doctorielts | PTE Speaking – talking about lots of data in Describe Image
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PTE Speaking – talking about lots of data in Describe Image


PTE Speaking – talking about lots of data in Describe Image

We frequently hear PTE candidates provide too much information in Describe Image when we assess or train them.

While some graphs give many categories and numbers, sometimes 10, 15, or even 20 of them, it is crucial to avoid trying to describe them all.  There are three main reasons for this:

  1. Perhaps most importantly, attempting to describe everything in 40 seconds forces you to hurry, causing you to speak quickly.  As we mentioned in a previous post on Read Aloud, this results in you mispronouncing sounds and your voice sounding flat, and this negatively affects your Pronunciation and Oral Fluency, which represent two thirds of your total score.
  2. Saying too much leads to poor organisation, confusion, and even incoherence.  This means you are unable to highlight key content features, which lowers the other third of your score: Content.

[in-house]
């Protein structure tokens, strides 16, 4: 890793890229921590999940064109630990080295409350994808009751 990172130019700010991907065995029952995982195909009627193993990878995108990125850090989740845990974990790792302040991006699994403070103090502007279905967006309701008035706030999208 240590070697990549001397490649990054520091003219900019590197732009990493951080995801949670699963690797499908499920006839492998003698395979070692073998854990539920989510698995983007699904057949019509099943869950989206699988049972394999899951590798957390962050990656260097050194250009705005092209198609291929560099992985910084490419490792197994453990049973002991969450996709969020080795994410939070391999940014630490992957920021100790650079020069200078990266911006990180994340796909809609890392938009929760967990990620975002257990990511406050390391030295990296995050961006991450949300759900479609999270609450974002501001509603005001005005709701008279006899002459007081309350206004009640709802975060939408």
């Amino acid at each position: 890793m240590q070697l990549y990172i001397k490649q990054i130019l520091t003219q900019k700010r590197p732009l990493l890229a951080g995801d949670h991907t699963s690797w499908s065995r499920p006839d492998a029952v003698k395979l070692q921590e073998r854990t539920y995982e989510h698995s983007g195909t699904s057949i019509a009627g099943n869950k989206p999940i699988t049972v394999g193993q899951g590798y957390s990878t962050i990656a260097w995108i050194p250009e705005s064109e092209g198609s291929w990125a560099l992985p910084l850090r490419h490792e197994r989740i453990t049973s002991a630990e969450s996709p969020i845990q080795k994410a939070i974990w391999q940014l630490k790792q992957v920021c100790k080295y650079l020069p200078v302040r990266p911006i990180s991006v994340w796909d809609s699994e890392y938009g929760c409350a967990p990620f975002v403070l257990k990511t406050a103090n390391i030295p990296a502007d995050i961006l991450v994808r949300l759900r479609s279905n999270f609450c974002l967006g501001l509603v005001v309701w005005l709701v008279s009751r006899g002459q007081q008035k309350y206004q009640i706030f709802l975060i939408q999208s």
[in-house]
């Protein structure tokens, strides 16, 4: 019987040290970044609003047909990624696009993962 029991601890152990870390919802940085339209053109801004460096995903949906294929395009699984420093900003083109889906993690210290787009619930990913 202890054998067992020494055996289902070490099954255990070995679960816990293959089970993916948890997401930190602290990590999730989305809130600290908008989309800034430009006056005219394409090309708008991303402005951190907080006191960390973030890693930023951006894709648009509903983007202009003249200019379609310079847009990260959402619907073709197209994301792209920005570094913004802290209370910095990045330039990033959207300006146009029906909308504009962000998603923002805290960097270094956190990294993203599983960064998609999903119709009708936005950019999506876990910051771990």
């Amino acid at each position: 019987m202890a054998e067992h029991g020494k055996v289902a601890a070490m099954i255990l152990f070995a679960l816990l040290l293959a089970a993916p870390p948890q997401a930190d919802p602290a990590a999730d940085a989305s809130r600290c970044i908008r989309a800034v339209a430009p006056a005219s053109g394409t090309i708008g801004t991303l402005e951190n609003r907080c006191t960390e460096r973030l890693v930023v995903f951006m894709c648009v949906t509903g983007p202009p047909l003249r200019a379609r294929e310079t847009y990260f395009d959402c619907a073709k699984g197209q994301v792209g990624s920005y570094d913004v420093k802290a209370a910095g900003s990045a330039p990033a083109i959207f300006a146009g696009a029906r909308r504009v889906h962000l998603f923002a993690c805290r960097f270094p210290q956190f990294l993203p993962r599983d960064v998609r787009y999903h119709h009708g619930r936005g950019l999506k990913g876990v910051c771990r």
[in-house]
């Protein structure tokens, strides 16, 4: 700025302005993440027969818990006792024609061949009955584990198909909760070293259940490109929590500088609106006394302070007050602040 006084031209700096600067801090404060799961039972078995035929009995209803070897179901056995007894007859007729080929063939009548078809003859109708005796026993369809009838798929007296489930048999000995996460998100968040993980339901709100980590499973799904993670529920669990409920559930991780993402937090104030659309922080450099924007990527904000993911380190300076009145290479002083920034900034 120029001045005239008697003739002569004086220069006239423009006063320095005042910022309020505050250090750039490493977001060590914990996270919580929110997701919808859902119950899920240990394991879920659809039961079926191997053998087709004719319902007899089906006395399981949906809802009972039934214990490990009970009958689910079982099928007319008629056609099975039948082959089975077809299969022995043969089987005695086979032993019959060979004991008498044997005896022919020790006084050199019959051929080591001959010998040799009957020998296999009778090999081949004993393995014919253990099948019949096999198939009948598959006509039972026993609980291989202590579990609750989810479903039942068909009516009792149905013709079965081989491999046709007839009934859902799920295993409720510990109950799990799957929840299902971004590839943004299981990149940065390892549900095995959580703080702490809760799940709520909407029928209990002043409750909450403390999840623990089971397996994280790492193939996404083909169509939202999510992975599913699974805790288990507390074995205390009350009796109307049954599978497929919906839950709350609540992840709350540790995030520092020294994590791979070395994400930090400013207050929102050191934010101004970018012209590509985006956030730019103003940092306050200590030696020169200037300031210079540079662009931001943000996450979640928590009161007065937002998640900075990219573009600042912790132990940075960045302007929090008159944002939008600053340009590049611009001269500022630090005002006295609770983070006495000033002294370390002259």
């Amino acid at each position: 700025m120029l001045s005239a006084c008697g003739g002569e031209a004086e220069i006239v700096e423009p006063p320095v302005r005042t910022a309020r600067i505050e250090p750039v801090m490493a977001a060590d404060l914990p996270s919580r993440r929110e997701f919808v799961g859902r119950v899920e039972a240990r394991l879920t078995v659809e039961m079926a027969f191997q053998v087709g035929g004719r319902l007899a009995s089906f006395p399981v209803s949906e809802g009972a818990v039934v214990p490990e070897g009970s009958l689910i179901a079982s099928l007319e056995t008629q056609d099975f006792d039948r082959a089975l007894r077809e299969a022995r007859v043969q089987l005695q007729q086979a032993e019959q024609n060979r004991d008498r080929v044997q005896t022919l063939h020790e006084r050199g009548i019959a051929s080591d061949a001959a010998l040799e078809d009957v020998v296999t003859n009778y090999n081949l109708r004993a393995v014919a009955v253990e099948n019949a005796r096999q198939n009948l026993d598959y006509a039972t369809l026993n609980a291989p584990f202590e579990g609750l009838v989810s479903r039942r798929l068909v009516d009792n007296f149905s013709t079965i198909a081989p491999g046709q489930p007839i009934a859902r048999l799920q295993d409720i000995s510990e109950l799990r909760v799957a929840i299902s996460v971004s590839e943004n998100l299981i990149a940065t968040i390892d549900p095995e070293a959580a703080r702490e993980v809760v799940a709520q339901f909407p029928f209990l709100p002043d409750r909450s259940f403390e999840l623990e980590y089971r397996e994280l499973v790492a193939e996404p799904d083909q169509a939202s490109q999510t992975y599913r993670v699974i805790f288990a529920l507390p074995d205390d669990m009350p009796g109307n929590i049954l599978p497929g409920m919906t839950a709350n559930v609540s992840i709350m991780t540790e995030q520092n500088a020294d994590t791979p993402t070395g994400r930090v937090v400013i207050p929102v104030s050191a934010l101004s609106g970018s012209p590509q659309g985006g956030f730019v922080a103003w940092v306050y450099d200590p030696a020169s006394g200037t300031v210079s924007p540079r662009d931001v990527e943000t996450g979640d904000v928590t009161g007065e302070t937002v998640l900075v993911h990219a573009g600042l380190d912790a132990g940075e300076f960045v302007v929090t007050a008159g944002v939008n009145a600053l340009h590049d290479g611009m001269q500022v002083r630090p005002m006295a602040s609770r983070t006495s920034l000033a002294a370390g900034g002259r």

3. Finally, by doing this, you run the very serious risk of not including a clear and relevant conclusion, which PTE explicitly requires.  This can lead to a score of 1 or 0 for Content.


To eliminate these problems when presented with a lot of data and improve your performance in Describe Image, you should:

  • Reduce how much you say – use your 25 second preparation time to quickly identify an obvious conclusion statement, and around three key elements.
  • Use clear, simple sentences – organise your description into around five relatively simple sentences, including an introduction based on the title of the graph
  • Have a easily recognisable conclusion – make sure your final sentences contains a clear conclusion statement, beginning with a word like ‘Overall’
  • Focus on pronunciation and fluency – avoid words you can’t pronounce properly and use those you comfortably can, while at the same time speak at your natural speed, emphasising key words and numbers and leaving clear pauses between sentences.  Ensure figures are pronounced accurately.


Look at the chart below along with its description, noting the key features identified and the simple organisation of the sentences.  Then listen to the description and pay attention to the speed, pronunciation and fluency.


“The graph shows the most populous urban regions in the world.  Tokyo has by far the highest population at 35 million people.  It is followed by Mexico City at 20 million, while the figures for New York, Sao Paulo and Mumbai are all slightly lower.  The remaining cities range between 15 and 12.5 million, with Buenos Aires being the lowest.  Overall, it is clear that the majority of the world’s most populated cities are in developing nations.”

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